What is Kaolin?
Kaolin is a soft white, bright inert mineral clay with very fine particle size. Due to its inertness, non-toxicity, and bright whiteness, it is considered one of the most important and versatile industrial clays, with a white variety of uses.
If there’s an unsung hero of the minerals world, it’s kaolin. It’s indispensable. It’s in paper, rubber, paint, ceramics, cosmetics, fibreglass and pharmaceuticals. But most of us would only recognise it as the soft-white clay in china and porcelain. It is a chemically inert mineral. And that makes it ideal as an extender as it won’t react with other compounds or promote bacterial growth. It’s highly adsorbent but doesn’t swell. This gives it a role in purifying wastewater of metals and chloride contaminants. But it is in growing demand among high-tech industries, with uses including nanotechnology and insulation for lithium-ion batteries.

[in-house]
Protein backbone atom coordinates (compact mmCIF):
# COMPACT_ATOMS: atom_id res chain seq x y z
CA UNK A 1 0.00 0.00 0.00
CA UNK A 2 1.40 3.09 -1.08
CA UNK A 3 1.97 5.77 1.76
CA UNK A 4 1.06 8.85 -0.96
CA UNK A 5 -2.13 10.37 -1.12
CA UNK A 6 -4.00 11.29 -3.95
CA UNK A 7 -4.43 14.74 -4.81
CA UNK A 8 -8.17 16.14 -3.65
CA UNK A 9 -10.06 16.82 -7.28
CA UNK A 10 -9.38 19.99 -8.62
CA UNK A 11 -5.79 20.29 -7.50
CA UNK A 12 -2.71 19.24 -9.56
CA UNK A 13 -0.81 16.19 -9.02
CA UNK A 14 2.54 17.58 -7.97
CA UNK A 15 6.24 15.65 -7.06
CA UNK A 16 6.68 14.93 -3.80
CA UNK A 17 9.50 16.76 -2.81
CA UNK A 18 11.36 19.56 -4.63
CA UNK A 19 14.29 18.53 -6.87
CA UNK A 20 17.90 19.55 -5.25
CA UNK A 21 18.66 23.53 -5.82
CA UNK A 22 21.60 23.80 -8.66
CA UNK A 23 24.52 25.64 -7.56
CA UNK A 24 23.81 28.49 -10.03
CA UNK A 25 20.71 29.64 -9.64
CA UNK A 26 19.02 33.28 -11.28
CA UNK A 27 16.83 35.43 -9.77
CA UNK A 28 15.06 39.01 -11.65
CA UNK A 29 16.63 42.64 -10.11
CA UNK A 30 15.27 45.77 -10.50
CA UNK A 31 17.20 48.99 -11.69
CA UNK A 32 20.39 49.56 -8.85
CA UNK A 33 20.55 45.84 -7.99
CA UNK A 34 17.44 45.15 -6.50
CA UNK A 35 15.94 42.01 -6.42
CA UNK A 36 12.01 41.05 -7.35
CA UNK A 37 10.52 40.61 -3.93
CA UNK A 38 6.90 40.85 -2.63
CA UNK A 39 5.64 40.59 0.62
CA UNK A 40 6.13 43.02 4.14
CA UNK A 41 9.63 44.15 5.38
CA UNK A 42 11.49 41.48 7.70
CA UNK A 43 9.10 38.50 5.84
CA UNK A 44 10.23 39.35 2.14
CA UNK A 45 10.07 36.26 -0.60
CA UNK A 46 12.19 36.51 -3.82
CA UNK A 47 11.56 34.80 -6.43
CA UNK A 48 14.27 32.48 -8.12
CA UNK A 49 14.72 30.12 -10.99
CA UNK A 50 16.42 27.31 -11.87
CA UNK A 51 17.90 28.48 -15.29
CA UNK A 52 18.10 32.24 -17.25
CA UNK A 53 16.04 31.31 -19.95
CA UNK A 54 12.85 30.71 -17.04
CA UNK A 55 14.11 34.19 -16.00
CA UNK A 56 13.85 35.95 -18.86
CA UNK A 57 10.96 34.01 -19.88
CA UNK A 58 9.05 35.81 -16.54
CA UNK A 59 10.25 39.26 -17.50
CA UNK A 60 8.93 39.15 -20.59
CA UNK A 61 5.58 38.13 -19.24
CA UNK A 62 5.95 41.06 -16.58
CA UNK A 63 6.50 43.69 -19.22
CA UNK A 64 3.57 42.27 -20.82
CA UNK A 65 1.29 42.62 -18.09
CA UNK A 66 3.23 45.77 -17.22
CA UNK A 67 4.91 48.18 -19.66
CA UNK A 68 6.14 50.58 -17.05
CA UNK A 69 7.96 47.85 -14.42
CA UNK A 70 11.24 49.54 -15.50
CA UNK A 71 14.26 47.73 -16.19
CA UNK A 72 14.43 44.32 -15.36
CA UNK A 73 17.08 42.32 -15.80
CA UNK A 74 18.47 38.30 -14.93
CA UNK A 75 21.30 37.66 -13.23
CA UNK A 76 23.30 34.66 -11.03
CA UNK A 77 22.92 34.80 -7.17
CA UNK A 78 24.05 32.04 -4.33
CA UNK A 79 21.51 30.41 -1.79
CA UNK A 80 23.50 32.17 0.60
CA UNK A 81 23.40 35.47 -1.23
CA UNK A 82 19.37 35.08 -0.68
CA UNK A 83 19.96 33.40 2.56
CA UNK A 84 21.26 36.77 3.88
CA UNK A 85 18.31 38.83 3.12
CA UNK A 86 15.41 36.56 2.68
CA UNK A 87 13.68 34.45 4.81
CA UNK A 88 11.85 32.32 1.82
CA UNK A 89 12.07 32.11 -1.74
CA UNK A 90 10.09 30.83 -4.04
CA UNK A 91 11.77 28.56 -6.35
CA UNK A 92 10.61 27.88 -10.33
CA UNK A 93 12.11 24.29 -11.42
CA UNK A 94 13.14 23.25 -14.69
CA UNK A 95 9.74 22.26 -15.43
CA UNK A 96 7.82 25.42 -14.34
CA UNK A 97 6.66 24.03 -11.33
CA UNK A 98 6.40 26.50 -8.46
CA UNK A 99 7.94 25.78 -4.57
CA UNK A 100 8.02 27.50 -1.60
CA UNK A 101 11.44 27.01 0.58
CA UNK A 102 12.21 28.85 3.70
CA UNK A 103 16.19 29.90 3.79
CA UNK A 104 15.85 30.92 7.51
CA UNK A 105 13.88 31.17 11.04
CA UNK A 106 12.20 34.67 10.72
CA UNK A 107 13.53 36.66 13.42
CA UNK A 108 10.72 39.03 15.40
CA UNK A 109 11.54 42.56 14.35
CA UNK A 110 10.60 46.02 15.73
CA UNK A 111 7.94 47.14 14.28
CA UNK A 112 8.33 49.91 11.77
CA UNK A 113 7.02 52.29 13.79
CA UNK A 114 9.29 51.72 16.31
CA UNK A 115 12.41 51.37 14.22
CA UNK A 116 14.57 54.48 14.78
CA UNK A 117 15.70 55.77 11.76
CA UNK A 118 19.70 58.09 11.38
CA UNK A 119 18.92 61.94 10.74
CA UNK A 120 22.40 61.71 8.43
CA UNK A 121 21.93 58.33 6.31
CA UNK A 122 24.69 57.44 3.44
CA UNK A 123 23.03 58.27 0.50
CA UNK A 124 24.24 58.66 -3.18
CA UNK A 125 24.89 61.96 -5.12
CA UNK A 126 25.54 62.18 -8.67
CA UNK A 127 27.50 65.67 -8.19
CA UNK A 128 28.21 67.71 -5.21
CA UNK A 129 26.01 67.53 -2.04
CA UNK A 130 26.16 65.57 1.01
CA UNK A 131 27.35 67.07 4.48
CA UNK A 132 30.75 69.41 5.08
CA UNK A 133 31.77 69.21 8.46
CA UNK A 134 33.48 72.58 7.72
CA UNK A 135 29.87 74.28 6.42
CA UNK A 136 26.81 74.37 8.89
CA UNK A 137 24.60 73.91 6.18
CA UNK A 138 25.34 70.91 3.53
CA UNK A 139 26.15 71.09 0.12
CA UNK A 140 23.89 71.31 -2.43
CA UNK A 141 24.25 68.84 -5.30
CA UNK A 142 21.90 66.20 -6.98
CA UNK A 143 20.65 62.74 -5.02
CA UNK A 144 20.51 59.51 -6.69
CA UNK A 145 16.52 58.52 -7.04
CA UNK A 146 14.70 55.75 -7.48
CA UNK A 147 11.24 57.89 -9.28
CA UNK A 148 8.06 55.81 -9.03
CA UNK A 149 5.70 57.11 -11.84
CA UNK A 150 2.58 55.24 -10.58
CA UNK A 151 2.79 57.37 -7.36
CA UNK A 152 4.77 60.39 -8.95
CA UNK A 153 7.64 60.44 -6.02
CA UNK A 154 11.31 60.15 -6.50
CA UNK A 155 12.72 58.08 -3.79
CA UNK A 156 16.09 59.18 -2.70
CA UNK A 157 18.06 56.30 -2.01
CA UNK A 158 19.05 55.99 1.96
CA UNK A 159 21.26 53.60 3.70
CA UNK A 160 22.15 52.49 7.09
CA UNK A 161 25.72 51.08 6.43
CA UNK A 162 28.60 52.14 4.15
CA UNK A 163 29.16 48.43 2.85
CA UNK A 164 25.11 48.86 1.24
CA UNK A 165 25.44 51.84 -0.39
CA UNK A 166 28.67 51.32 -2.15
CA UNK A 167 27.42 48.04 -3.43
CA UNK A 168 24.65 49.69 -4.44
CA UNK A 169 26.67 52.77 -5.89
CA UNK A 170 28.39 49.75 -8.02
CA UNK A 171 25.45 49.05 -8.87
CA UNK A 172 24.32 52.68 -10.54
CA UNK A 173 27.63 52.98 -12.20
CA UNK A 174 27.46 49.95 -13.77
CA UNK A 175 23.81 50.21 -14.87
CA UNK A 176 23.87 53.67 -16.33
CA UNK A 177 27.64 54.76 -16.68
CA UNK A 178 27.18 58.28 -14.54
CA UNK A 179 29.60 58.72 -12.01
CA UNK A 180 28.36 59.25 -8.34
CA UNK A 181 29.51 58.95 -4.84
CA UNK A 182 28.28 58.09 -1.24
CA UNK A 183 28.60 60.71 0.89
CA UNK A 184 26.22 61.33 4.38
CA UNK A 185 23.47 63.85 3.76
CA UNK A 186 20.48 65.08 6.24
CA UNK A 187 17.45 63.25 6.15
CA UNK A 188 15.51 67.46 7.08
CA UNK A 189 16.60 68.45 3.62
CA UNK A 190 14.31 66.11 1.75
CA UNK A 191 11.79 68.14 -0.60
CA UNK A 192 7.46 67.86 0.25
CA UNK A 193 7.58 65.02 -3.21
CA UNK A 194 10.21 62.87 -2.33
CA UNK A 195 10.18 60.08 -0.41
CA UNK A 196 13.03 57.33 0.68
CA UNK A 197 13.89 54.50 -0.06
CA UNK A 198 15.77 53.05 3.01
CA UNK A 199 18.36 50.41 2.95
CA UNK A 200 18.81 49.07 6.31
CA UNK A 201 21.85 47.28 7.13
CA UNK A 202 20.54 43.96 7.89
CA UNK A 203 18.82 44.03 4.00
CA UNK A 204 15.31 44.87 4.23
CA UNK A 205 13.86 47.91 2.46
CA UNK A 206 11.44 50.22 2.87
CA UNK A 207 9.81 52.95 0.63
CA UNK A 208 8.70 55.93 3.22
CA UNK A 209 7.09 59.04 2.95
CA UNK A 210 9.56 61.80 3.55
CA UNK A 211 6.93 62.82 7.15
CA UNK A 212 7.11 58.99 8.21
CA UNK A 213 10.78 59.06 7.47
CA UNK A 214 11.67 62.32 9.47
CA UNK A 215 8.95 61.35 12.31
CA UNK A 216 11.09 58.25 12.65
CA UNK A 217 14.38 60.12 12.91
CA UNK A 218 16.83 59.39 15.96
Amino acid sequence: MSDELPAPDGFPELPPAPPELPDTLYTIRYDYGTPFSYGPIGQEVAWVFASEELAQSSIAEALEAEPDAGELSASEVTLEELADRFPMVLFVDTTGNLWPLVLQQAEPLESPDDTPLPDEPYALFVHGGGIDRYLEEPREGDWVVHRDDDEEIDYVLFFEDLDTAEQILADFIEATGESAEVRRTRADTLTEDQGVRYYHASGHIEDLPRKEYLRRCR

Did you know?
Halloysite is a rare form of kaolin where the mineral naturally occurs as nanotubes? It has a wide variety of industrial uses including in specialised green technologies and other cutting-edge applications such as hydrogen storage, water remediation, carbon capture and conversion, supercapacitors and cancer therapeutics.
Where is Kaolin mined in South Australia?
Andromeda is progressing towards development of its halloysite-kaolin Great White Project on the Eyre Peninsula, with considerable potential for other large resources of kaolin across South Australia.